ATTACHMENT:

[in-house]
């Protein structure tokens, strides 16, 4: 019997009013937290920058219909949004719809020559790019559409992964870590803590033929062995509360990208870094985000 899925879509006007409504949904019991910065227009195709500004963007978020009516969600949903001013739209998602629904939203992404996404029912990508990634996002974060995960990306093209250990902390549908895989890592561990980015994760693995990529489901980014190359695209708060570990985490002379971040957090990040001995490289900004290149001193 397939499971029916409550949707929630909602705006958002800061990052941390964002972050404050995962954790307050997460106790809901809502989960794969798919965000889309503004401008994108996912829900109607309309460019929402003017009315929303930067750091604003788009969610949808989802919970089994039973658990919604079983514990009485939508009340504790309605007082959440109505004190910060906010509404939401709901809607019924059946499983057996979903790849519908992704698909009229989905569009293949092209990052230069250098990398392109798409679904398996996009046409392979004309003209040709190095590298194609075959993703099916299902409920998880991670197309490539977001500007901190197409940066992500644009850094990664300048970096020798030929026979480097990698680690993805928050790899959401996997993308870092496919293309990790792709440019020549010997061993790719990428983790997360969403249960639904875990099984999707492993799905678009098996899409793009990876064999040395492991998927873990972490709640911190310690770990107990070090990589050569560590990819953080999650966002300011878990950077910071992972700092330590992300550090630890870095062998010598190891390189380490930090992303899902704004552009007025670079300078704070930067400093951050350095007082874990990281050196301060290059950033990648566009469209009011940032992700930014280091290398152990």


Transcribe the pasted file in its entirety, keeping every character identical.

[in-house]
């Protein structure tokens, strides 16, 4: 019997009013937290920058219909949004719809020559790019559409992964870590803590033929062995509360990208870094985000 899925879509006007409504949904019991910065227009195709500004963007978020009516969600949903001013739209998602629904939203992404996404029912990508990634996002974060995960990306093209250990902390549908895989890592561990980015994760693995990529489901980014190359695209708060570990985490002379971040957090990040001995490289900004290149001193 397939499971029916409550949707929630909602705006958002800061990052941390964002972050404050995962954790307050997460106790809901809502989960794969798919965000889309503004401008994108996912829900109607309309460019929402003017009315929303930067750091604003788009969610949808989802919970089994039973658990919604079983514990009485939508009340504790309605007082959440109505004190910060906010509404939401709901809607019924059946499983057996979903790849519908992704698909009229989905569009293949092209990052230069250098990398392109798409679904398996996009046409392979004309003209040709190095590298194609075959993703099916299902409920998880991670197309490539977001500007901190197409940066992500644009850094990664300048970096020798030929026979480097990698680690993805928050790899959401996997993308870092496919293309990790792709440019020549010997061993790719990428983790997360969403249960639904875990099984999707492993799905678009098996899409793009990876064999040395492991998927873990972490709640911190310690770990107990070090990589050569560590990819953080999650966002300011878990950077910071992972700092330590992300550090630890870095062998010598190891390189380490930090992303899902704004552009007025670079300078704070930067400093951050350095007082874990990281050196301060290059950033990648566009469209009011940032992700930014280091290398152990």